The government probably should not have taken this step, as it risks not only undermining the will of the voters, but also abusing the judicial system. It was not a wise choice.
Moreover, the move by officials is unreasonable.
No matter how reluctant to swear allegiance to China these four lawmakers may have seemed, their oaths were approved by the Legco president. It is not just to deny them a chance to serve as lawmakers.
Moreover, this may not be fair to them either. In 2012, pro-democratic lawmaker-elect Wong Yuk-man coughed during his swearing-in to obscure words related to the People’s Republic and SAR, but his oath was still accepted and he was able to discuss policies for the next four years. These four lawmakers should also be given the same opportunity.
It is expected that the four would refrain from any extreme or inappropriate behaviour, after the experience of Sixtus Baggio Leung Chung-hang and Yau Wai-ching.
Their disqualifications would definitely serve act as a deterrent, and these are wise people who can see the impact of indulging themselves under the media spotlight. They must have learnt their lesson and deserve another chance.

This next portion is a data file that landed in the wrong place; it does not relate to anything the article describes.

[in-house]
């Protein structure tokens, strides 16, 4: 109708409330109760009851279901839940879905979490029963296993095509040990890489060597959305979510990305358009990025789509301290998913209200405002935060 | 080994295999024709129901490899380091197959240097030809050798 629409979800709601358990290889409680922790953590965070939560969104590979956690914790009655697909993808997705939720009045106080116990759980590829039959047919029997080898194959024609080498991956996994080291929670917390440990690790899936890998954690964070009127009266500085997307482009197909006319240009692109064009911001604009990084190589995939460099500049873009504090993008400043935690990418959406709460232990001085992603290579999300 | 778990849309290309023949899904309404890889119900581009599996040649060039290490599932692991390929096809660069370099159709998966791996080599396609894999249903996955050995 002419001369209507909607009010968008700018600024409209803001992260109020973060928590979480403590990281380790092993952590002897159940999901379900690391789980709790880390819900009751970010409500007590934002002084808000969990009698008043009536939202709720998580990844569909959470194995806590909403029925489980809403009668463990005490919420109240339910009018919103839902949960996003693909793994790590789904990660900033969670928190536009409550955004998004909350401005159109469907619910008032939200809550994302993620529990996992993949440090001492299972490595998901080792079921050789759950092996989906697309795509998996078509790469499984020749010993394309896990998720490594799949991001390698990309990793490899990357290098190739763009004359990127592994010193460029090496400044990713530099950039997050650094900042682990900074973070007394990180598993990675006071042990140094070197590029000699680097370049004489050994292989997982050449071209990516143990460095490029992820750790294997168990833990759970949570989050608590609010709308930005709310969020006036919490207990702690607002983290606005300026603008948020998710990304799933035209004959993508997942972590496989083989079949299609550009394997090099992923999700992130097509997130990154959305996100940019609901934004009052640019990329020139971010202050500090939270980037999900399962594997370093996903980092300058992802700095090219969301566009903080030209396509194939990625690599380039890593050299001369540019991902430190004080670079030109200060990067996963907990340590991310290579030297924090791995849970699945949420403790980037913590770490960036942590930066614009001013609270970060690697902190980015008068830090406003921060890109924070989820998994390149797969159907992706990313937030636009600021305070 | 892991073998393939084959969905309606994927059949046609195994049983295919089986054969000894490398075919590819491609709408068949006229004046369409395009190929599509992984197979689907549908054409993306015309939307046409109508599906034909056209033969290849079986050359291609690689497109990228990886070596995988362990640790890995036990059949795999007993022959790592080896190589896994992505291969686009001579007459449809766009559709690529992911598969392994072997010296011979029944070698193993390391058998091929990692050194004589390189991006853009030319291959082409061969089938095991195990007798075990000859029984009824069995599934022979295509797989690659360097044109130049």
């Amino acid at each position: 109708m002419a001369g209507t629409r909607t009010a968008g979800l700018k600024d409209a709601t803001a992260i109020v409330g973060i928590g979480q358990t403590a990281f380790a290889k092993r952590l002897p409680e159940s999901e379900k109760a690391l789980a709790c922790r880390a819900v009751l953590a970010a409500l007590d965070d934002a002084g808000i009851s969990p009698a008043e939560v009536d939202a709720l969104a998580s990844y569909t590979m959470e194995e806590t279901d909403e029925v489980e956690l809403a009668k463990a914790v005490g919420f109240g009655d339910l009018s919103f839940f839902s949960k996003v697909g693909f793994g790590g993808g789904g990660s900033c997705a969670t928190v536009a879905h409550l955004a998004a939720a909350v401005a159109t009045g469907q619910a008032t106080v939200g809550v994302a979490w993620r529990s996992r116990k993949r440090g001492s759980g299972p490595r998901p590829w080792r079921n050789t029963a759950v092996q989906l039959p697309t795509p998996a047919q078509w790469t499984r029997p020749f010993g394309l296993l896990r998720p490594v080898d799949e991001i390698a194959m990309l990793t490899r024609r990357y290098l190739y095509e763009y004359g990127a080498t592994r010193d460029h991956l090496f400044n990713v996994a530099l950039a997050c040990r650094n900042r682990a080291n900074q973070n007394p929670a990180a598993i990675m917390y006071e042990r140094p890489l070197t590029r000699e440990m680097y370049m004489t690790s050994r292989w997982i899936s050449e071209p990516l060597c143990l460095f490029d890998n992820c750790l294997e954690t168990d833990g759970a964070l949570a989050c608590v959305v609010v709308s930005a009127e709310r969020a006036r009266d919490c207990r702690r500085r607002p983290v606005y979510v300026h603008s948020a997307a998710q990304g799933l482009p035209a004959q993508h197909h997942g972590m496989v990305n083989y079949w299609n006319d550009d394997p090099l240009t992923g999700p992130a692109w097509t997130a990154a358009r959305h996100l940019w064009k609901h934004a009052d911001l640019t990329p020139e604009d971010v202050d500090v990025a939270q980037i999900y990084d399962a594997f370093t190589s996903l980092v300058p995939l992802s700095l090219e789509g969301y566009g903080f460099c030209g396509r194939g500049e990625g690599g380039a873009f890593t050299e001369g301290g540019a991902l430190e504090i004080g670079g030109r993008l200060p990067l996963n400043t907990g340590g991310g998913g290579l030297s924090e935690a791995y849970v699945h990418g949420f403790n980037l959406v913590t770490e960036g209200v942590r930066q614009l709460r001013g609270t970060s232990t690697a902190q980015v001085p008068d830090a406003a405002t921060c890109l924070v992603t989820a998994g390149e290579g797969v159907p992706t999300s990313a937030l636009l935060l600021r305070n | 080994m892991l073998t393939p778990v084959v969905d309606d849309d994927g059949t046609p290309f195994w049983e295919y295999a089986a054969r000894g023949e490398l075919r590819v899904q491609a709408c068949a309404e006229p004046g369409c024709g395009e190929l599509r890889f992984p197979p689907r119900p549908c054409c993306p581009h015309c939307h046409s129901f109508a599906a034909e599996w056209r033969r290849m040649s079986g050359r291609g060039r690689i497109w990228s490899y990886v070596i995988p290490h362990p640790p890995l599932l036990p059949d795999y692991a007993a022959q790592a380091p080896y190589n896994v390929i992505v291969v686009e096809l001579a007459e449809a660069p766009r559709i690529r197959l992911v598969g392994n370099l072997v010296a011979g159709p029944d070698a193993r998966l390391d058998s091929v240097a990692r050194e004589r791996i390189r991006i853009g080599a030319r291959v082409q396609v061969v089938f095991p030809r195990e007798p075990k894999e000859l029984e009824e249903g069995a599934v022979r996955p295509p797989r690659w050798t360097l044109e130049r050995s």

All in all, the court action by the government is meaningless and harms both sides on the road to democracy in Hong Kong. So, is it political persecution or just a political show?
Carlos Cheung Chun, Kwun Tong
Low-carbon diet can beat climate change
I am writing to express my opinion about the need to reduce our carbon footprint.
One way to do this is to have a low-carbon diet, by eating locally grown and seasonal food, avoiding processed and packaged items, reducing food wastage with smaller portion sizes, and recycling or composting.
This seems simple enough, but is, in fact, difficult to implement. First, our fast-food culture is a barrier to a low-carbon diet. Fast food is processed and involves much packaging, but is a top choice for busy urbanites with no time to cook.